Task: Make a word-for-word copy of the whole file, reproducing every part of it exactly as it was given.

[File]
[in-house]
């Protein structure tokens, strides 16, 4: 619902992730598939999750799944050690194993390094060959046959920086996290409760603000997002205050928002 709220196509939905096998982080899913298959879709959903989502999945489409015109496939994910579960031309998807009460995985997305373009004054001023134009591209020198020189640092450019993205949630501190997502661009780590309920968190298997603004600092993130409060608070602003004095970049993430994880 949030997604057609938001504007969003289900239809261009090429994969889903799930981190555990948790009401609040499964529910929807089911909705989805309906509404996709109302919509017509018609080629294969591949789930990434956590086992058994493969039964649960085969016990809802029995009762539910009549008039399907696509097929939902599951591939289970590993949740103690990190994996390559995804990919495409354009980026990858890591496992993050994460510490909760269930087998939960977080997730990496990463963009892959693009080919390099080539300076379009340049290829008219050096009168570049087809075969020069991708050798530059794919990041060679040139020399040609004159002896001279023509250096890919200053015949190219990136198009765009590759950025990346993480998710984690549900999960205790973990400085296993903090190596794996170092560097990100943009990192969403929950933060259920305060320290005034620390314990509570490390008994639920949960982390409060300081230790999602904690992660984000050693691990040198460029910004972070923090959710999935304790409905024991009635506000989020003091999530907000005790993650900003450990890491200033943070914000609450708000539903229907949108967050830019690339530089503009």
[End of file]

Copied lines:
[in-house]
């Protein structure tokens, strides 16, 4: 619902992730598939999750799944050690194993390094060959046959920086996290409760603000997002205050928002 709220196509939905096998982080899913298959879709959903989502999945489409015109496939994910579960031309998807009460995985997305373009004054001023134009591209020198020189640092450019993205949630501190997502661009780590309920968190298997603004600092993130409060608070602003004095970049993430994880 949030997604057609938001504007969003289900239809261009090429994969889903799930981190555990948790009401609040499964529910929807089911909705989805309906509404996709109302919509017509018609080629294969591949789930990434956590086992058994493969039964649960085969016990809802029995009762539910009549008039399907696509097929939902599951591939289970590993949740103690990190994996390559995804990919495409354009980026990858890591496992993050994460510490909760269930087998939960977080997730990496990463963009892959693009080919390099080539300076379009340049290829008219050096009168570049087809075969020069991708050798530059794919990041060679040139020399040609004159002896001279023509250096890919200053015949190219990136198009765009590759950025990346993480998710984690549900999960205790973990400085296993903090190596794996170092560097990100943009990192969403929950933060259920305060320290005034620390314990509570490390008994639920949960982390409060300081230790999602904690992660984000050693691990040198460029910004972070923090959710999935304790409905024991009635506000989020003091999530907000005790993650900003450990890491200033943070914000609450708000539903229907949108967050830019690339530089503009």